As referred to above, the meditation techniques of Ajahn Brahm, designed to cultivate and share metta are an effective way to become a more genuinely loving and caring being. Another way to develop our metta skills is to reflect on specific words or phrases that encourage the production of kindness. In the monasteries and households of Asia, earnest Buddhists have chanted such wise words for centuries, and now in the West, these contemplations are being recited in new temples from England to Australia. One such set of international monasteries is the Western Forest Sangha, headed by the wonderful monk Ajahn Sumedho (currently residing as abbot of Amaravati Buddhist Monastery in the UK.) As part of their “Suffusion of the Divine Abidings” chant, they include the following words:

I will abide pervading one quarter with a mind imbued with loving kindness…
likewise the second, likewise the third, likewise the fourth;
so above and below, around and everywhere; and to all as to myself.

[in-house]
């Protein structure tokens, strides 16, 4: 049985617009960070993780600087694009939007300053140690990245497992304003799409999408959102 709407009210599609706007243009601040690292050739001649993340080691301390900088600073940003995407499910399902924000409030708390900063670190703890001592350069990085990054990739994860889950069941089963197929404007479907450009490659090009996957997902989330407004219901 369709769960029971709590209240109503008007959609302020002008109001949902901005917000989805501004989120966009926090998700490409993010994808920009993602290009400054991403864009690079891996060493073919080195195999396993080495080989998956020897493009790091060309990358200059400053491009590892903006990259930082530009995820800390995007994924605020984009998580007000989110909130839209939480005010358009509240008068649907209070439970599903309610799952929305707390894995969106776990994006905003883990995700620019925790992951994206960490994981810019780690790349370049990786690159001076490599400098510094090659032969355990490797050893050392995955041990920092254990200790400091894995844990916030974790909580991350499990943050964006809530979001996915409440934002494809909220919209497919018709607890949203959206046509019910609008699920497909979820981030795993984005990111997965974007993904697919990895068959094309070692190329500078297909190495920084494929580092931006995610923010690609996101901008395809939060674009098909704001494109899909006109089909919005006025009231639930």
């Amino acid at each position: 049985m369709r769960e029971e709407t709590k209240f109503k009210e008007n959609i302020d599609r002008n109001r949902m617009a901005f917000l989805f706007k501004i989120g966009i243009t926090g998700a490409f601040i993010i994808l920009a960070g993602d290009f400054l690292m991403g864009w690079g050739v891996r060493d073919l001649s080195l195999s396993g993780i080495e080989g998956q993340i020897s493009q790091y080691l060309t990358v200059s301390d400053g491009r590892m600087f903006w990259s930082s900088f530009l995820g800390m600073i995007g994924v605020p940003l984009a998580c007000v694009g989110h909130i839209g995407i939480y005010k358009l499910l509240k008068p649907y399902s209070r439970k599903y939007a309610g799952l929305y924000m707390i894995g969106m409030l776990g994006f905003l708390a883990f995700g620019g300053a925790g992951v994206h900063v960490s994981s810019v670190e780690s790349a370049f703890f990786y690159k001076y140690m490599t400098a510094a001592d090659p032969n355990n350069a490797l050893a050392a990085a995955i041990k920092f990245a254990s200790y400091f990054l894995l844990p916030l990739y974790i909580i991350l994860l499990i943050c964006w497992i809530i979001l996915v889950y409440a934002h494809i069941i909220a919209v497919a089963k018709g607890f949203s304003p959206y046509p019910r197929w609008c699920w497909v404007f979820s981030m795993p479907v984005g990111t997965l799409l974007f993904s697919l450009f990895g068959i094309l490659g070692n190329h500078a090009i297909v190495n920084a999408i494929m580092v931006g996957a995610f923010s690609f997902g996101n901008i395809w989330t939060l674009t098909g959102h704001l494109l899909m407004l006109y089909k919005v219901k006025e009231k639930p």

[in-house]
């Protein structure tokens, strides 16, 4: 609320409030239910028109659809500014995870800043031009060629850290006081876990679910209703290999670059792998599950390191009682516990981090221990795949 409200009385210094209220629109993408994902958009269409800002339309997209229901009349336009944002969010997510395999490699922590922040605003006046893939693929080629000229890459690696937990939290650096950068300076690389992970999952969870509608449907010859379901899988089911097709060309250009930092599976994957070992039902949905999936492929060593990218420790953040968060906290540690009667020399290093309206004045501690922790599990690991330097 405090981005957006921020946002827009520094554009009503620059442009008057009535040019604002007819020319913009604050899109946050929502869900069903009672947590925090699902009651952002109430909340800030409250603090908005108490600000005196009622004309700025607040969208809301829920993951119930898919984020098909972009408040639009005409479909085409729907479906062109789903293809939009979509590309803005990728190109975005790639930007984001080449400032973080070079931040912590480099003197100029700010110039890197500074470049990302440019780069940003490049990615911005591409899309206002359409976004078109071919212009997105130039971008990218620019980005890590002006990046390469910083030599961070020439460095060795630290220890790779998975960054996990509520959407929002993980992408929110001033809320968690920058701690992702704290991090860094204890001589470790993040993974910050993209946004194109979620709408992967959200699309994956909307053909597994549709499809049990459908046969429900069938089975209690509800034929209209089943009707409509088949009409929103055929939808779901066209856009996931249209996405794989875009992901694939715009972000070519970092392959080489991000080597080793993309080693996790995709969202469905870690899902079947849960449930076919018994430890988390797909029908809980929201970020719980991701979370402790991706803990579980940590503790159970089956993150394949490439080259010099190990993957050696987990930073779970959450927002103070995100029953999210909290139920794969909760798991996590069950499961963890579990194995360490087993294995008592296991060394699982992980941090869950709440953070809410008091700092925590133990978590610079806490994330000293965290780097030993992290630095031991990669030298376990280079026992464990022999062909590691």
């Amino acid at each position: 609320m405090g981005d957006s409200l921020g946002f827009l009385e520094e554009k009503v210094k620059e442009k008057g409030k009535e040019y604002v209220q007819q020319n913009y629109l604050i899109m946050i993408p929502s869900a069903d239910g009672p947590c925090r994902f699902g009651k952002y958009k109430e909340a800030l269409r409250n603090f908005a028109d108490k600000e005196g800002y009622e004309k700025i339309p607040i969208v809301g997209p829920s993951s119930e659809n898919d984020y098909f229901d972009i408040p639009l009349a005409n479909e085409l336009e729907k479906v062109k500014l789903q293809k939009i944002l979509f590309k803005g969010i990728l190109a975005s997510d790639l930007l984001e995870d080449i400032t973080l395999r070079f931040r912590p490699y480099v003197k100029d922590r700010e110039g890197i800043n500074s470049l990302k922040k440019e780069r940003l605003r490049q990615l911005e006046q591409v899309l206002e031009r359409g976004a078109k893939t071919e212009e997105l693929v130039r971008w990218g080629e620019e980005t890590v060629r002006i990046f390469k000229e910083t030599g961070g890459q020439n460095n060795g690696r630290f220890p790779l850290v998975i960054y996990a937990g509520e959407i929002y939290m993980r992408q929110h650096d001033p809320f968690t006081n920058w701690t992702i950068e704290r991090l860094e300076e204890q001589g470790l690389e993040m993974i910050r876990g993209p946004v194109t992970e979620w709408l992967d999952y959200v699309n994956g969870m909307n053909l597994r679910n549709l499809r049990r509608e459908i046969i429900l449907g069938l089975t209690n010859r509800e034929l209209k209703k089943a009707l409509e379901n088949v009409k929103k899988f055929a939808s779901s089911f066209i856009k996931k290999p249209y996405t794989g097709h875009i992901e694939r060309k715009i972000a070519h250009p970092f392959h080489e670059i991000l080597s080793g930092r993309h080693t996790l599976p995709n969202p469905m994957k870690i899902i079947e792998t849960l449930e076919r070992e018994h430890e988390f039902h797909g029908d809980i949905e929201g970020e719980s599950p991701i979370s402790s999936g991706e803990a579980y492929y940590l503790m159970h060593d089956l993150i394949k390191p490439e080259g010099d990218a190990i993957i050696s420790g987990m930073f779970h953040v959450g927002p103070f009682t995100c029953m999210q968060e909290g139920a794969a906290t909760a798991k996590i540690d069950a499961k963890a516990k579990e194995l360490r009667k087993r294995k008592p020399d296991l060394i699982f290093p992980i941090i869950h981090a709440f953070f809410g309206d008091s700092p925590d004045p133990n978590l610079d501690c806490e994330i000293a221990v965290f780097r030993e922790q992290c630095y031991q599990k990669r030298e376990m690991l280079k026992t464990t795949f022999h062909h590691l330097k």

I will abide pervading the all-encompassing world with a mind imbued with loving kindness; abundant, exalted, immeasurable, without hostility and without ill-will.
(Western Forest Sangha Chanting Book)

This suffusion of the divine abiding of metta is spread in the six traditional directions of North, South, East, West, the zenith and the nadir, thereby reaching every corner of existence. As well as being inclusive of all other beings, this chant also points out that loving-kindness is felt for oneself also, something that many metta meditations emphasize. We shouldn’t forget ourselves when giving out goodwill, for how can we really feel for others if we don’t care for ourselves? The description of the infinite nature of true kindness is beautifully put in the above chant: “abundant, exalted, immeasurable, without hostility and without ill-will.” In reciting the chant, and others like it such as the Karaniya Metta Sutta itself, of course, the mind can be trained in developing goodwill. Frequent recitation of these words can seep into the heart, gradually filling it with metta whilst wearing away the negative forces of selfishness, self-hate, and ill will. I myself have used the Metta Sutta in this way: it works!